Have a Coke … and a handy tool?

Published 12:00 am Saturday, January 6, 2001

Where is that burr head boy?&uot; I remember the bellowing voice echoing off the walls of my grandparent’s house from the late afternoons of my early childhood.

This ritual is one of the few things I remember about my grandfather, Hinton Madison Carpenter, who passed away when I was 5 years old.

The routine went something like this. I would hear his car pull into the drive, and I would run and hide. He would come in the front door, and I guess my grandmother would give him some sort of tip that I was in the house somewhere. Then he’d start looking for me, yelling something along the lines of the above.

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The house was a vintage 1940s row house on the west side of Tuscaloosa, Ala.; probably around 800 square feet total. I wasn’t hard to find.

When he found me he would hoist me up in the air – way up in the air – dangle me upside down by my ankles, then sit down and hold me in his lap for a while.

My favorite afternoon was Friday. He worked at a local bottling plant and always brought home a case of those little 6-ounce bottles of Dr. Pepper at the end of the week.

I guess that’s when I became hooked on soft drinks. Despite my mother’s and grandmother’s &uot;they’ll rot your teeth out&uot; warnings, I’ve been drinking a couple a day ever since.

I’ve never thought much about whether my teeth would actually rot out, but I did receive an interesting e-mail message the other day relating to all the things a soft drink will do. The list refers specifically to &uot;Coke&uot; but I expect it holds true for most carbonated soft drinks.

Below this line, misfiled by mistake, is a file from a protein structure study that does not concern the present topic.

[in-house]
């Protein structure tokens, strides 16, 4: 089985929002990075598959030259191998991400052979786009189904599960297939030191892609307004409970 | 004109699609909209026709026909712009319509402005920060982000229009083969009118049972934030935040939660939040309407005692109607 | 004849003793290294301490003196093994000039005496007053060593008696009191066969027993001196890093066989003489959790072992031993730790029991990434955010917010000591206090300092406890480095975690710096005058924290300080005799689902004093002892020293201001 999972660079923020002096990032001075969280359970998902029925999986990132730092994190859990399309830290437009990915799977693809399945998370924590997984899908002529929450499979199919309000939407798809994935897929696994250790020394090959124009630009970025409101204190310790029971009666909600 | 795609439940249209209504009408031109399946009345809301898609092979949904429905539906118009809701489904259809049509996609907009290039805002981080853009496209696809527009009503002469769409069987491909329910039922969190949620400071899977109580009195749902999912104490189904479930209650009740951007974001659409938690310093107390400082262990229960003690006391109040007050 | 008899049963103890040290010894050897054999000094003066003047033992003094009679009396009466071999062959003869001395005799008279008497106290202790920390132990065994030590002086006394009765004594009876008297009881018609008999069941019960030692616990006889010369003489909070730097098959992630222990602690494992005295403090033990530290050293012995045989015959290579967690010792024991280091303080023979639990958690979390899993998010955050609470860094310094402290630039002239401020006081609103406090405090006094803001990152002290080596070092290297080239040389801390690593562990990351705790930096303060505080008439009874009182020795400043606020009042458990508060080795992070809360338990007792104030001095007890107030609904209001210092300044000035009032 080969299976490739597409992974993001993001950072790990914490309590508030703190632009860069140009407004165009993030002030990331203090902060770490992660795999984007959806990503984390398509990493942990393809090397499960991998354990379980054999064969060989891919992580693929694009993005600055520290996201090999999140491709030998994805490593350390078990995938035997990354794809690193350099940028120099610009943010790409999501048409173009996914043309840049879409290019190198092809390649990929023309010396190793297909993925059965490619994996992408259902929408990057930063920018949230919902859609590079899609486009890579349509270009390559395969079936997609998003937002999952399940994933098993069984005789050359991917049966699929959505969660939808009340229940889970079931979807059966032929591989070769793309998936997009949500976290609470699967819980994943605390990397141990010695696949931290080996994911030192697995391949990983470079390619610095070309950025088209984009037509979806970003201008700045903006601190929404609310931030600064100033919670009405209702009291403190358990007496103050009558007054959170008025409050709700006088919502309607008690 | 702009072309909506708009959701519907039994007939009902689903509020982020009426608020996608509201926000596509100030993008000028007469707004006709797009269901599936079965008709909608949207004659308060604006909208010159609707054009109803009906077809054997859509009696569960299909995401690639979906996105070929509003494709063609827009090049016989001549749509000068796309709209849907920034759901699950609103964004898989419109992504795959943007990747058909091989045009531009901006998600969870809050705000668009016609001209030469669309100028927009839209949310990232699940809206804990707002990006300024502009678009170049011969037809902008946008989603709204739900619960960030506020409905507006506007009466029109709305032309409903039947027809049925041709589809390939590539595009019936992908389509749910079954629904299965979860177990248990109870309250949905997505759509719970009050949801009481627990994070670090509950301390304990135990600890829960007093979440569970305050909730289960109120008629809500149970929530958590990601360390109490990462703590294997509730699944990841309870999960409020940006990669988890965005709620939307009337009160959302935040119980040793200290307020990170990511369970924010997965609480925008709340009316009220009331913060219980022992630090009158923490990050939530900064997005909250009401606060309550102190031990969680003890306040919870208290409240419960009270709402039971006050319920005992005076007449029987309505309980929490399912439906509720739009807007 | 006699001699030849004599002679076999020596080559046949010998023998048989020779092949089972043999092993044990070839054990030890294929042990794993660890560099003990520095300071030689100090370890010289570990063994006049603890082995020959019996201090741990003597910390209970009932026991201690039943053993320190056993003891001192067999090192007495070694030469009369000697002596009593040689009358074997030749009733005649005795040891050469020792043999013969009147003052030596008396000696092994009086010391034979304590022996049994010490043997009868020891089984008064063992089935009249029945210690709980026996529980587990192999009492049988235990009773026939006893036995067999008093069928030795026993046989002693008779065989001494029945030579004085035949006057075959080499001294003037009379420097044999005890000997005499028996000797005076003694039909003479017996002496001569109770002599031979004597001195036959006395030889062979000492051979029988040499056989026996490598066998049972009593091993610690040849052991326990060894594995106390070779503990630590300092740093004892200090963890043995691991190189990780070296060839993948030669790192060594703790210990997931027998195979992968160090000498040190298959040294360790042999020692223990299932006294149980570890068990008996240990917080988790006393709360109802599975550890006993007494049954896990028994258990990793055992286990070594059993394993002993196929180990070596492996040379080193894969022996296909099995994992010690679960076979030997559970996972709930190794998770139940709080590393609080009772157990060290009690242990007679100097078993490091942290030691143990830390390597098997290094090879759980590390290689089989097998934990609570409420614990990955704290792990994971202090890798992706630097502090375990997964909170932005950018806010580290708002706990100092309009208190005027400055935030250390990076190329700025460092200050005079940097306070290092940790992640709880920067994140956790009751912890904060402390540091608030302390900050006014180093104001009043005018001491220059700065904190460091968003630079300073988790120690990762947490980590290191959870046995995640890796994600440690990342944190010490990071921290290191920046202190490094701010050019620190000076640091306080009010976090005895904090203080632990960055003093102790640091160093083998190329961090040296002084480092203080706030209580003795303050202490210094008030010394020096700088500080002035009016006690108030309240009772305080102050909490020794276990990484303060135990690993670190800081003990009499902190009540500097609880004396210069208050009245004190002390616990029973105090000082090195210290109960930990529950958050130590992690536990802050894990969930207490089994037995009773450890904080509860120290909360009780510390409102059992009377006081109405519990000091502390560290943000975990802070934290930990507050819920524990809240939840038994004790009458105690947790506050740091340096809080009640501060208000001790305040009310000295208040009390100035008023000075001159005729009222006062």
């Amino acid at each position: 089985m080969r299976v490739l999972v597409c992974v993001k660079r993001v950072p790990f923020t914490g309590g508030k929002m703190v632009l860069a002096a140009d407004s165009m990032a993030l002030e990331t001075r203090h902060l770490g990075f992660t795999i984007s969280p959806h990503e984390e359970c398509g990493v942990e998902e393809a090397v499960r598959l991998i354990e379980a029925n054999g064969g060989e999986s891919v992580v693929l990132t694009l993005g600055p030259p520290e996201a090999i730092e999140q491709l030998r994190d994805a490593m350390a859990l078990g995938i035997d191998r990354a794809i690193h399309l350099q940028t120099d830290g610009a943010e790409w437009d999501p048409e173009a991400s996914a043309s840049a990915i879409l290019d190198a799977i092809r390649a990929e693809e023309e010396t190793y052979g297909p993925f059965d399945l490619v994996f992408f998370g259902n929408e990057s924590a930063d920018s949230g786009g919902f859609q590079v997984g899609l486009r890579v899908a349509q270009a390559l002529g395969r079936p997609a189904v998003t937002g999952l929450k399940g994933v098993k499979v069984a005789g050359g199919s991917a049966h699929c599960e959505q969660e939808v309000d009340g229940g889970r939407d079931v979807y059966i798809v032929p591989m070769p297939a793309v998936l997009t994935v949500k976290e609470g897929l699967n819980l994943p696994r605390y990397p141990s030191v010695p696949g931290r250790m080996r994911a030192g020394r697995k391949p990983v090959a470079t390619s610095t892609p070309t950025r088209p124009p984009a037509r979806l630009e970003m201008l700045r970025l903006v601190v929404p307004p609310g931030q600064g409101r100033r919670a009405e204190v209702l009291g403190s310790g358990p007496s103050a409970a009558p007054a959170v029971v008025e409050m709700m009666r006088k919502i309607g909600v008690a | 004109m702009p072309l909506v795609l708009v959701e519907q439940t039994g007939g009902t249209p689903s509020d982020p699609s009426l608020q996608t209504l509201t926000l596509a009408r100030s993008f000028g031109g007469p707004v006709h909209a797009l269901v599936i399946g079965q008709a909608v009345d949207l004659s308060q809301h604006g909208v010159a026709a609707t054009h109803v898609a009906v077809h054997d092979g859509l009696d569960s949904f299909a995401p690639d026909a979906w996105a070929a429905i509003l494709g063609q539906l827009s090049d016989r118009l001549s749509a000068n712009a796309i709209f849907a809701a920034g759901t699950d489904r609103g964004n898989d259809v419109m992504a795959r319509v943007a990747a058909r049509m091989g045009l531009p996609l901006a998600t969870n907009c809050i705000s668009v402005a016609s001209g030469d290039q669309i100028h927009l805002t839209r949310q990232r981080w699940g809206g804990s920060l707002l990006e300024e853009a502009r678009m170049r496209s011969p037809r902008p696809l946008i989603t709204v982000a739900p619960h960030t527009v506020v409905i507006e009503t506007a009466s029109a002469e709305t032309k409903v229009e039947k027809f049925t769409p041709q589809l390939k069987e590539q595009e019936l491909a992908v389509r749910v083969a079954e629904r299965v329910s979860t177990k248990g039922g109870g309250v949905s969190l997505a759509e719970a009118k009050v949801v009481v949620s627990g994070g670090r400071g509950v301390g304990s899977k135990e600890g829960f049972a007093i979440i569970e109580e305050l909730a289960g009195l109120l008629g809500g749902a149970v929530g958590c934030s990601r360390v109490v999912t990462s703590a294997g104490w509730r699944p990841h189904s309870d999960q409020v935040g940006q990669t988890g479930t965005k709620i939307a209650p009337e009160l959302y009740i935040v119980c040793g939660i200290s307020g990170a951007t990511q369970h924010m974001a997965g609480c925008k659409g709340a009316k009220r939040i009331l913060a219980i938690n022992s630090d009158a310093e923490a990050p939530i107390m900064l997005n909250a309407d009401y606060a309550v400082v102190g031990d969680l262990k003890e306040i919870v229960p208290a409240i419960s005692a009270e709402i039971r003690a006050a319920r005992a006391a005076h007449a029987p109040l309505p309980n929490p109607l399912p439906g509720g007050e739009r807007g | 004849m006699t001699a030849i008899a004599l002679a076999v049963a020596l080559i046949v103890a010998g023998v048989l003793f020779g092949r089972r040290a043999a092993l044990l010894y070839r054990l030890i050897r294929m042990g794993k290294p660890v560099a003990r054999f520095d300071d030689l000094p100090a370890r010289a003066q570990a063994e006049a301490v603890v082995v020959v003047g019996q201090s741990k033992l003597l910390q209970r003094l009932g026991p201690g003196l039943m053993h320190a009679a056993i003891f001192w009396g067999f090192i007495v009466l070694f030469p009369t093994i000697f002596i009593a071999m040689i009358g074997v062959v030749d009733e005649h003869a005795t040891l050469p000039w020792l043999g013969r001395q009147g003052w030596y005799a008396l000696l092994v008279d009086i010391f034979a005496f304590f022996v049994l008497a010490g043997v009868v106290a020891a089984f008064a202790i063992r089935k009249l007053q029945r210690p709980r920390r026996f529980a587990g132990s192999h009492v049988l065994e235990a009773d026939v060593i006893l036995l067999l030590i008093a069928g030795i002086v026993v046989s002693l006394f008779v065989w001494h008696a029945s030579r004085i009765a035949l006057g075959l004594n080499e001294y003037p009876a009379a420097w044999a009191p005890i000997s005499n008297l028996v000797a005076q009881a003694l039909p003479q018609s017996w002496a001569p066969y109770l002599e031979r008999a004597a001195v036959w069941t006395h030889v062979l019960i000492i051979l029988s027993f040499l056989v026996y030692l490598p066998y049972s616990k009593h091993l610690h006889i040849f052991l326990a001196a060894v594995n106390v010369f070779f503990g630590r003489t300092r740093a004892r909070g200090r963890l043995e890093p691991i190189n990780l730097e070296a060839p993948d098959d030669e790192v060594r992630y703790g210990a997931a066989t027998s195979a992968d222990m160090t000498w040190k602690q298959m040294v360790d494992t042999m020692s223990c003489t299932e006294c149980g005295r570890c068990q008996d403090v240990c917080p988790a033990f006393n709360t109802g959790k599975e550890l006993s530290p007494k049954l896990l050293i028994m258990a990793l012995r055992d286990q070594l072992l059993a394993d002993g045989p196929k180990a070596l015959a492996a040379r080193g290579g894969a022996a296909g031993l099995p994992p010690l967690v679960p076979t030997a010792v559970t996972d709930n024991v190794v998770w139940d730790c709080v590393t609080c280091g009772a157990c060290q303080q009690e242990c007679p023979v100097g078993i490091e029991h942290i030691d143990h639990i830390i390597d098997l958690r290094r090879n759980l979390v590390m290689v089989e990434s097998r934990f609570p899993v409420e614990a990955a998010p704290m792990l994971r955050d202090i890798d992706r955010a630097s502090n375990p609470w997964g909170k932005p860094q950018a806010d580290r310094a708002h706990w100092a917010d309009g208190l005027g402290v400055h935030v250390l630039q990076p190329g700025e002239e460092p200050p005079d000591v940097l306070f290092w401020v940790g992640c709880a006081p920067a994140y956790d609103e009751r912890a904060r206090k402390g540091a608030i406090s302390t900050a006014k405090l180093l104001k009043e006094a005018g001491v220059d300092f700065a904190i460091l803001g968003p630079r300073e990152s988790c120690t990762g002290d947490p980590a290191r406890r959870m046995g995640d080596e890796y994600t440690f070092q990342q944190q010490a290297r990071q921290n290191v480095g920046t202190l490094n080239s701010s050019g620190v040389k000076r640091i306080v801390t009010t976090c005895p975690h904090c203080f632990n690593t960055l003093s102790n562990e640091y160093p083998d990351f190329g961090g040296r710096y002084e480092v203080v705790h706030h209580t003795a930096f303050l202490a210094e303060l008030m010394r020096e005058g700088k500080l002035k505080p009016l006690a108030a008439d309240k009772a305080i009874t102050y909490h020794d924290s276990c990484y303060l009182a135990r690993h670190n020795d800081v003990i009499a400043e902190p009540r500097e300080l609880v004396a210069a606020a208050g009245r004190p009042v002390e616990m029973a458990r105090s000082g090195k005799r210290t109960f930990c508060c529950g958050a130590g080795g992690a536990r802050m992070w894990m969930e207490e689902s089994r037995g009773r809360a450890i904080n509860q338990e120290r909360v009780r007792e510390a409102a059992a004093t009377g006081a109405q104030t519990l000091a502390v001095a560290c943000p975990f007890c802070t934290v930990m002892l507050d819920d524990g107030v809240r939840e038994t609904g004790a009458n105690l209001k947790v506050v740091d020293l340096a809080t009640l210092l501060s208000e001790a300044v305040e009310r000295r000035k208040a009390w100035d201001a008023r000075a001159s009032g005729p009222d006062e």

Here are a few items from the list:

— In many states the highway patrol carries two gallons of Coke in the trunk of the patrol car to remove blood from the highway after a car accident.

— You can put a T-bone steak in a bowl of Coke and it will be gone in two days.

— To clean a toilet: Pour a can of Coca-Cola into the toilet bowl. Let the &uot;real thing&uot; sit for one hour, then flush clean.

— The citric acid in Coke removes stains from vitreous china.

— To remove rust spots from chrome car bumpers: Rub the bumper with crumpled-up Reynolds Wrap aluminum foil dipped in Coca-Cola.

— To clean corrosion from car battery terminals: Pour a can of Coca-Cola over the terminals to bubble away the corrosion.

— To loosen a rusted bolt: Applying a cloth soaked in Coca-Cola to the rusted bolt for several minutes.

— To bake a moist ham: Empty a can of Coca-Cola into the baking pan, wrap the ham in aluminum foil, and bake. Thirty minutes before the ham is finished, remove the foil, allowing the drippings to mix with the Coke for sumptuous brown gravy.

— To remove grease from clothes: Empty a can of coke into a load of greasy clothes, add detergent, and run through a regular cycle. The Coca-Cola will help loosen grease stains. It will also clean road haze from your windshield.

According to the anonymous author of this list, the active ingredient in Coke is phosphoric acid. Its pH is 2.8. It will dissolve a nail in about 4 days.

Todd Carpenter is publisher of The Democrat. You can reach him by calling 446-5172, ext 218 or by e-mail at todd.carpenter@natchezdemocrat.com.